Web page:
In a market where getting properties to appraise for sale price is a common challenge faced by agents, I found myself on the other end of the spectrum this week.
I have been working a Short Sale on a condo in a highrise building and this week the Short Sale lender came back with an appraisal that was over $40,000 more than the offer that was submitted. This caught me entirely off guard since both the buyer's agent and I thought we were "on target" in the contract price.
I make it a policy not to call out individual lenders in my posts since many of them share similar bad practices, but the lender in this case was exceptionally unwilling to consider that the appraisal could possibly be wrong. Until confronted with evidence they couldn't ignore.
A bit of research on my part showed several bad choices made by the appraiser. First, the comps chosen were not the "best" nor "closest" comps available. There were an adequate number of comps in the same building as the sale unit, yet the appraiser chose comps from other properties that were not comparable in terms of amenities, location or age. Also, the appraiser ignored recent REO sales in the building which were sold by the same bank that was making the decisions on my short sale property.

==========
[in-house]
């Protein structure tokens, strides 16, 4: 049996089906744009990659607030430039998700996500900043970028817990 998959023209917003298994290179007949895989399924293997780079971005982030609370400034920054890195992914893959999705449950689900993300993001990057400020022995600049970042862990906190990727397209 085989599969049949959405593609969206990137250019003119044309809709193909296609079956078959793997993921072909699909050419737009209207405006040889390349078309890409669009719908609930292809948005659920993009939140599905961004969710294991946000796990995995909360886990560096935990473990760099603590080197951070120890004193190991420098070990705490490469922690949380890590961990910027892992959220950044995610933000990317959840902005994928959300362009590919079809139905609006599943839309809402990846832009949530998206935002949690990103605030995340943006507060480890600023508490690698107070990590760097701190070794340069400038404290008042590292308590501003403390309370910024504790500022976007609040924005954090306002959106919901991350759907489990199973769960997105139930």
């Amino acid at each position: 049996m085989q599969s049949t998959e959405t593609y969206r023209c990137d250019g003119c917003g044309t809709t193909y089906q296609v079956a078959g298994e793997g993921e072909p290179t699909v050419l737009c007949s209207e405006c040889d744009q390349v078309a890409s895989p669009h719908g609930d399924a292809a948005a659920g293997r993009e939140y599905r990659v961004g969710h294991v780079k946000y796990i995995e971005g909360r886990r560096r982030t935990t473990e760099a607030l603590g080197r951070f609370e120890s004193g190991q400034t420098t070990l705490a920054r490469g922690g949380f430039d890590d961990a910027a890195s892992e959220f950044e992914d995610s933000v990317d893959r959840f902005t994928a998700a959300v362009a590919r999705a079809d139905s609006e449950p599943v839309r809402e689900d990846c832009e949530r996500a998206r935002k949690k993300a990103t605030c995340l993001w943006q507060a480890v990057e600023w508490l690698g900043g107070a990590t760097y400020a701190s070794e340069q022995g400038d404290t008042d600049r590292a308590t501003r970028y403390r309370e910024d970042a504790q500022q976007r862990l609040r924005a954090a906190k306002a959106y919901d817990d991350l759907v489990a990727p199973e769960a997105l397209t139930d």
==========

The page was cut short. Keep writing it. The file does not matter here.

I faxed a copy of the comps to the bank along with an explanation of why the appraisal was flawed and how their failure to consider this evidence would result in a lost short sale for this unit, a lower REO sale price (based on their own recent REO sales in the building) and lower return for the investor.
The end result? Within 48 hours the appraised value of the condo I had listed was lowered by $35,000, the short sale offer was revised and approved and we are moving toward a closing in the next couple of weeks.
So even when it appears hopeless, just dig deeper... sometimes the info that lies beneath the surface can be enough to pull a deal killed by a bad appraisal from the fire!